What 4K HDR is and What it Means for Your Home Entertainment Experience
Oct 21, 2017
The sphere of home entertainment has taken several quantum leaps over the years. The industry has birthed a whole new lingo we have to learn fast or else go the way of the dinosaur. Window shopping and eventually buying a good TV depends on understanding the nuances on the spec sheet of whatever is on display, no pun intended. Chief among these is UHD, LED, Plasma, OLED, 3D TV, HDR, HD TV, 4K, and now 4K HDR. For this segment, we will talk about 4K HDR and the significance of this standard for the quality of your home entertainment. We will further break this down to 4K and HDR to better explain what these two terminologies mean.
What is 4K?
We previously covered 4K quite substantially, but we can still give you a quick recap. To begin with, 4K has a doppelganger by the name is Ultra HD (UHD). While both terminologies are more or less interchangeable, and they often are, true 4K has a resolution of 4,096 x 2160 pixels compared to Ultra HD’s 3,840×2,160 pixel density. The reason for this variation is simple. The film industry reached true 4K standard which is normally reserved for movie theatres. However, most consumer electronics come with a 16:9 aspect ratio which is Ultra HD’s 3,840×2,160 pixels.
In contrast, your run-of-the-mill Full HD TVs can only manage 1,920 x 1,080 pixels. The higher the pixel density in a screen, the clearer the picture will be. Nevertheless, pundits agree that a 1080p TV with HDR trumps a 4K TV without HDR in terms of overall richer color depth and contrast. Having a high pixel resolution is only one thing. Granted, you will have a very clear picture output, but how vibrant will the colors be? Stretch a 1080p resolution over a large screen and the picture quality will start to deteriorate. Merge 4K with HDR and you get yourself a next-generation viewing experience that is altogether ballistic. More on this later.
What is HDR?
HDR stands for High Dynamic Range. On this point, TV HDR and completely different from photo HDR. What photo HDR does is merge different shots with different exposure to come up with a so-called high dynamic range. And it also isn’t our point of focus. TV HDR is frankly a different beast altogether. It adds realism to the motion pictures and literally makes them come alive.
TV HDR operates on a much wider color gamut to project a much more realistic picture output. The sheer level of contrast, range and color depth between the very bright and the very dark colors are honestly quite immersive and dynamic to the naked eye. HDR content preserves picture detail in very bright and very dark color variations. It is very much how the human eye perceives color depth and contrast which up until now, we hadn’t been able to replicate on the big screen.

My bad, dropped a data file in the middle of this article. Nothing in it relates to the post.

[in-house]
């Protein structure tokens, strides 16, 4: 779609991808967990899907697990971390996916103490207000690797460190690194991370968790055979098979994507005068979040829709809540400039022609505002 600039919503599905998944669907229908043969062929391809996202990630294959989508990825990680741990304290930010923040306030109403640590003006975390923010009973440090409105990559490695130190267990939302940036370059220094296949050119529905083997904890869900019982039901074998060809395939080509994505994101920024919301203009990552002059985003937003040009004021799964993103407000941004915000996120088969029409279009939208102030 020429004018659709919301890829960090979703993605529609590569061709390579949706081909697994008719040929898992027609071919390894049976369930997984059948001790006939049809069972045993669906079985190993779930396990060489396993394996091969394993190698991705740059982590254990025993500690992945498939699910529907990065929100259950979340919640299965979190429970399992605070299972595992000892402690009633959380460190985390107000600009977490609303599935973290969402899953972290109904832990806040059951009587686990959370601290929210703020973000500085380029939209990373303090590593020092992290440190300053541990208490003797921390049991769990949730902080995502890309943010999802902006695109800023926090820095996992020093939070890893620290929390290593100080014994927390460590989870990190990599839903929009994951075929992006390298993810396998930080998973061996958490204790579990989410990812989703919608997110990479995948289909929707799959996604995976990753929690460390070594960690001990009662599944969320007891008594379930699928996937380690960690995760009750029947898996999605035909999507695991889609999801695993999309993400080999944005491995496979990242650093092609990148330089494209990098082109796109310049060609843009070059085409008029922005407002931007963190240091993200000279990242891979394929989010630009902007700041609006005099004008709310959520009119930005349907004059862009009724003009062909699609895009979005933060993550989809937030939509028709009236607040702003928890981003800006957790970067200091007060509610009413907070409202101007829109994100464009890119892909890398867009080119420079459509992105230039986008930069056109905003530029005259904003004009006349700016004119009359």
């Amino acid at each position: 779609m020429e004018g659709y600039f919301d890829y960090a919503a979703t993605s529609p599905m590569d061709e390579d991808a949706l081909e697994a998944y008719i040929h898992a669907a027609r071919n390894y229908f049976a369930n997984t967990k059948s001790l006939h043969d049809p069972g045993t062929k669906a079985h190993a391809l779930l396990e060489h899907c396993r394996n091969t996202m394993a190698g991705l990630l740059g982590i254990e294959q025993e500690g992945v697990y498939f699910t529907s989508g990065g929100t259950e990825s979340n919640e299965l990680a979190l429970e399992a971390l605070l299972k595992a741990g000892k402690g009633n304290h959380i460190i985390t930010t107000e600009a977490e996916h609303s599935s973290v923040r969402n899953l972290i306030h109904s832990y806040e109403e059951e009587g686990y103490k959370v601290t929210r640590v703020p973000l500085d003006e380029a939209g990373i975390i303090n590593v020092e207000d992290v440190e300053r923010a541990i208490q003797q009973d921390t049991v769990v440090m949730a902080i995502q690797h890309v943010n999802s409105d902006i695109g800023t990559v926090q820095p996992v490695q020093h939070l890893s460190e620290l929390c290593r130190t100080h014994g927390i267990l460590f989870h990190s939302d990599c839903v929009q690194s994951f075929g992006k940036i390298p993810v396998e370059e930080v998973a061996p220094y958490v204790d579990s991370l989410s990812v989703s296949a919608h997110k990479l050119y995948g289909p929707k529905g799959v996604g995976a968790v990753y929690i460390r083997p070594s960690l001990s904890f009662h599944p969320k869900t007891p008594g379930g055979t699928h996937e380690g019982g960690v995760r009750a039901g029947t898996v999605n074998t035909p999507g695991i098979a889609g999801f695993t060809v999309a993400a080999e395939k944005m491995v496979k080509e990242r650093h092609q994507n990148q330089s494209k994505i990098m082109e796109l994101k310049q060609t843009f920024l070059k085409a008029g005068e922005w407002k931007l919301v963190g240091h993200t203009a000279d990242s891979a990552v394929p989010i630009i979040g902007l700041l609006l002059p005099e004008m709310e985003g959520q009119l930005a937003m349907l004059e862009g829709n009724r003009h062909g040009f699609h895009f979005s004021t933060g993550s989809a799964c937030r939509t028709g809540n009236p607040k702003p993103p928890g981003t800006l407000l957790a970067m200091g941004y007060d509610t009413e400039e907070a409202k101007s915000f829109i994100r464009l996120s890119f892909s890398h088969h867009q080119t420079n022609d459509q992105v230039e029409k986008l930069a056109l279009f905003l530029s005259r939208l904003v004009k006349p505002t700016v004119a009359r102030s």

UHD (Ultra HD) Alliance/Ultra HD Premium
Initially, TV manufacturers dubiously slapped the HDR sticker was on any number of TVs regardless of quality, as a marketing gimmick. Fortunately, TV, manufacturers, tech companies and content producers got wise and joined forces to create the UHD (Ultra HD) Alliance. Certification from the UHD Alliance, while by no means all-inclusive has made great strides to curb this wild, wild west of TV standards. A certified HDR TV will have an Ultra HD Premium sticker. For the most part, will match the quality and specs of the TV you are getting.
Why 4K HDR matters for Home Entertainment
So here’s a quick recap on what we have covered so far: 4K, by general understanding, comes in two forms. We have true 4K resolution (4,096 x 2160 pixels) and Ultra HD (3,840×2,160 pixels). Movie theatres are capable of screening true 4K. TV manufacturers scale down TVs and monitors to what Ultra HD. A Full HD resolution (1,920 x 1,080 pixels) will outperform Ultra HD with the introduction of the HDR standard.
In this where new so-called TV standards are cropping up like mushrooms, telling apart snake-oil marketing gimmicks from actual technological advancement is difficult. HDR, unlike so many other standards, while still in its infancy shows a lot of promise. The realism of HDR content, especially coupled with Ultra HD and 4K resolutions is something to behold. Imagine viewing James Cameron’s Avatar and seeing the true depth of the colors, brightness, and contrast of Pandora. 4K by itself is good, but it pales in comparison to 4K HDR, a merger of a higher resolution and better all-round color gamut. What this means for consumers is a hitherto unparalleled holy grail for home entertainment.
4K HDR support and content
Taking advantage of 4K HDR depends on a number of factors. HDR source and output devices that support this standard include HDR-capable TVs, 4K Blu-ray players and some game consoles like the Microsoft’s Xbox One S. Your current High-Speed HDMI cable is probably good enough to transmit HDR content. As with 4K, you will also need super fast internet if at all you are streaming HDR content online.
The current issue is the desert of HDR content online. Amazon Prime Instant Video and Netflix are spearheading the drive to push more HDR content. Already, TV shows such as the gritty Dare Devil and the historical biopic Marco Polo can be viewed in HDR. Movie producers can re-master older movies to support HDR. However as we haven’t yet watched any after such treatment, we have little to add on this matter.